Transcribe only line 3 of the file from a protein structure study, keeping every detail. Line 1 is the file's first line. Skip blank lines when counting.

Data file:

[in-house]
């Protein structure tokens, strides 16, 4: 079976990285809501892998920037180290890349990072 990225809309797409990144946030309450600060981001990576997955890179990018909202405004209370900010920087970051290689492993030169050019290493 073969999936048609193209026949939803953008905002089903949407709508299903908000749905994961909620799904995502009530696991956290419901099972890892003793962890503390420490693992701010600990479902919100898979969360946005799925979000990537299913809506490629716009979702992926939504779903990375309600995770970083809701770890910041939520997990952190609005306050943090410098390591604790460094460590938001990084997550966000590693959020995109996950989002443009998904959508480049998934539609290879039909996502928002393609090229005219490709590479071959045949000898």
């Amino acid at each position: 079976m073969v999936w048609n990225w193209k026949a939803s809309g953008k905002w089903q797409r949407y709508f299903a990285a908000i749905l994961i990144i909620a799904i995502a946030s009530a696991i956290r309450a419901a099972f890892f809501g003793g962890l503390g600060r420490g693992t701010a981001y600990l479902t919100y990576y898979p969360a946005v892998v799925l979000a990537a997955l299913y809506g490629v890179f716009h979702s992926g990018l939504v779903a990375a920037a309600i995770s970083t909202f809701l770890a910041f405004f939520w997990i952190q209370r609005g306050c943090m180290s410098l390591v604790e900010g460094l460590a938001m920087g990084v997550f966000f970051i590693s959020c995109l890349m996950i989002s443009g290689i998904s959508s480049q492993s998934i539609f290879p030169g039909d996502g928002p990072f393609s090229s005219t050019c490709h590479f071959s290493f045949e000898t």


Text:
């Amino acid at each position: 079976m073969v999936w048609n990225w193209k026949a939803s809309g953008k905002w089903q797409r949407y709508f299903a990285a908000i749905l994961i990144i909620a799904i995502a946030s009530a696991i956290r309450a419901a099972f890892f809501g003793g962890l503390g600060r420490g693992t701010a981001y600990l479902t919100y990576y898979p969360a946005v892998v799925l979000a990537a997955l299913y809506g490629v890179f716009h979702s992926g990018l939504v779903a990375a920037a309600i995770s970083t909202f809701l770890a910041f405004f939520w997990i952190q209370r609005g306050c943090m180290s410098l390591v604790e900010g460094l460590a938001m920087g990084v997550f966000f970051i590693s959020c995109l890349m996950i989002s443009g290689i998904s959508s480049q492993s998934i539609f290879p030169g039909d996502g928002p990072f393609s090229s005219t050019c490709h590479f071959s290493f045949e000898t």